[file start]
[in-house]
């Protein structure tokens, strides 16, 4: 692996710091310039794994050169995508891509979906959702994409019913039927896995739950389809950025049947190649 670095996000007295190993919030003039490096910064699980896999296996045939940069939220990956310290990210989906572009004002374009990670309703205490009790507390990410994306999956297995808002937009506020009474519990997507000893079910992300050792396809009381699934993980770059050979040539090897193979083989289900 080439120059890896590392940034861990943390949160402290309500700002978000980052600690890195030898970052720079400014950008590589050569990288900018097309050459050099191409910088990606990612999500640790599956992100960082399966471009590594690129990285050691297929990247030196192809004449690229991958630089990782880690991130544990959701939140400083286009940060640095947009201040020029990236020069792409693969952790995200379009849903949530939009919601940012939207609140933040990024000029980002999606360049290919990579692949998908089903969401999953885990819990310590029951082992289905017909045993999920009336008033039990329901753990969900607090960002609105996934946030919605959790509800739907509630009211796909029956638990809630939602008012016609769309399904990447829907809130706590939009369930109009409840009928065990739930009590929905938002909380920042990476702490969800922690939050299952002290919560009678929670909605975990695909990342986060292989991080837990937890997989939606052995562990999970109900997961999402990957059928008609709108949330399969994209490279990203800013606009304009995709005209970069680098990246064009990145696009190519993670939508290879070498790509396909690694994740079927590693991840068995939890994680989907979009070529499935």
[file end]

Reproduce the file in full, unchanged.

[in-house]
């Protein structure tokens, strides 16, 4: 692996710091310039794994050169995508891509979906959702994409019913039927896995739950389809950025049947190649 670095996000007295190993919030003039490096910064699980896999296996045939940069939220990956310290990210989906572009004002374009990670309703205490009790507390990410994306999956297995808002937009506020009474519990997507000893079910992300050792396809009381699934993980770059050979040539090897193979083989289900 080439120059890896590392940034861990943390949160402290309500700002978000980052600690890195030898970052720079400014950008590589050569990288900018097309050459050099191409910088990606990612999500640790599956992100960082399966471009590594690129990285050691297929990247030196192809004449690229991958630089990782880690991130544990959701939140400083286009940060640095947009201040020029990236020069792409693969952790995200379009849903949530939009919601940012939207609140933040990024000029980002999606360049290919990579692949998908089903969401999953885990819990310590029951082992289905017909045993999920009336008033039990329901753990969900607090960002609105996934946030919605959790509800739907509630009211796909029956638990809630939602008012016609769309399904990447829907809130706590939009369930109009409840009928065990739930009590929905938002909380920042990476702490969800922690939050299952002290919560009678929670909605975990695909990342986060292989991080837990937890997989939606052995562990999970109900997961999402990957059928008609709108949330399969994209490279990203800013606009304009995709005209970069680098990246064009990145696009190519993670939508290879070498790509396909690694994740079927590693991840068995939890994680989907979009070529499935």